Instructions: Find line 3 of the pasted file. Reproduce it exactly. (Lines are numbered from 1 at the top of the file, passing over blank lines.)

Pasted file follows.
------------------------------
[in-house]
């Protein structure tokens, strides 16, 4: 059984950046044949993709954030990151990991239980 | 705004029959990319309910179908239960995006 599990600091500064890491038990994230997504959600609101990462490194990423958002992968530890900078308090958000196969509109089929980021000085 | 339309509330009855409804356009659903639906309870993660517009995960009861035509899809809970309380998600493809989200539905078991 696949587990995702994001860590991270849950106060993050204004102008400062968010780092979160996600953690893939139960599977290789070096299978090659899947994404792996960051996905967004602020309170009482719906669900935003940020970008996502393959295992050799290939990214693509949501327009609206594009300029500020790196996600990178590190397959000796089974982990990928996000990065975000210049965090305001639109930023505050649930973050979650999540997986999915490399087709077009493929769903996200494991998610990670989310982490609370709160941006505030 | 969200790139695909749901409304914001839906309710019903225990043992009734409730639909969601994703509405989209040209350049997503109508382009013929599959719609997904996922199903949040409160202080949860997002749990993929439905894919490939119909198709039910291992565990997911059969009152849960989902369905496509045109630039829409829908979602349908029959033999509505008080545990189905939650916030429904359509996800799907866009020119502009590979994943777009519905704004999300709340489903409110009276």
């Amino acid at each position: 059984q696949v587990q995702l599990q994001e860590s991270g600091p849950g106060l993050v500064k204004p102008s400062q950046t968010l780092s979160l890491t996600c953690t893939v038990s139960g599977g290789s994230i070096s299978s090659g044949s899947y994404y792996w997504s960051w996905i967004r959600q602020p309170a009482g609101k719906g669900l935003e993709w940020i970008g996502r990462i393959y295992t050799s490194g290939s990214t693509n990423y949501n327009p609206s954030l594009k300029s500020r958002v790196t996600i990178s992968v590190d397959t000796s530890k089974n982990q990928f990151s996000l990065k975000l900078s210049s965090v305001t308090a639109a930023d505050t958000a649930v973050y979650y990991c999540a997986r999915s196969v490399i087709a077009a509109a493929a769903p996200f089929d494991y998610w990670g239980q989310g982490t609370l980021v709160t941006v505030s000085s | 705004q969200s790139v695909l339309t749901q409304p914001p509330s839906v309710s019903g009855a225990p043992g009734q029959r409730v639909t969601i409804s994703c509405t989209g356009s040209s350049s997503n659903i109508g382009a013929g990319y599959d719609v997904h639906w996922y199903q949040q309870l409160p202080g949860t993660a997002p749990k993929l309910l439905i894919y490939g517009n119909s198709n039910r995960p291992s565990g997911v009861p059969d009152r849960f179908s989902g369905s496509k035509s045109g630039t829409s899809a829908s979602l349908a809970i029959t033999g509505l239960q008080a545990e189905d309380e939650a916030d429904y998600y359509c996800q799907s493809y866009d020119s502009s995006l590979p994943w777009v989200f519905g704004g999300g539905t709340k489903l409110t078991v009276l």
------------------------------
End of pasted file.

């Amino acid at each position: 059984q696949v587990q995702l599990q994001e860590s991270g600091p849950g106060l993050v500064k204004p102008s400062q950046t968010l780092s979160l890491t996600c953690t893939v038990s139960g599977g290789s994230i070096s299978s090659g044949s899947y994404y792996w997504s960051w996905i967004r959600q602020p309170a009482g609101k719906g669900l935003e993709w940020i970008g996502r990462i393959y295992t050799s490194g290939s990214t693509n990423y949501n327009p609206s954030l594009k300029s500020r958002v790196t996600i990178s992968v590190d397959t000796s530890k089974n982990q990928f990151s996000l990065k975000l900078s210049s965090v305001t308090a639109a930023d505050t958000a649930v973050y979650y990991c999540a997986r999915s196969v490399i087709a077009a509109a493929a769903p996200f089929d494991y998610w990670g239980q989310g982490t609370l980021v709160t941006v505030s000085s | 705004q969200s790139v695909l339309t749901q409304p914001p509330s839906v309710s019903g009855a225990p043992g009734q029959r409730v639909t969601i409804s994703c509405t989209g356009s040209s350049s997503n659903i109508g382009a013929g990319y599959d719609v997904h639906w996922y199903q949040q309870l409160p202080g949860t993660a997002p749990k993929l309910l439905i894919y490939g517009n119909s198709n039910r995960p291992s565990g997911v009861p059969d009152r849960f179908s989902g369905s496509k035509s045109g630039t829409s899809a829908s979602l349908a809970i029959t033999g509505l239960q008080a545990e189905d309380e939650a916030d429904y998600y359509c996800q799907s493809y866009d020119s502009s995006l590979p994943w777009v989200f519905g704004g999300g539905t709340k489903l409110t078991v009276l």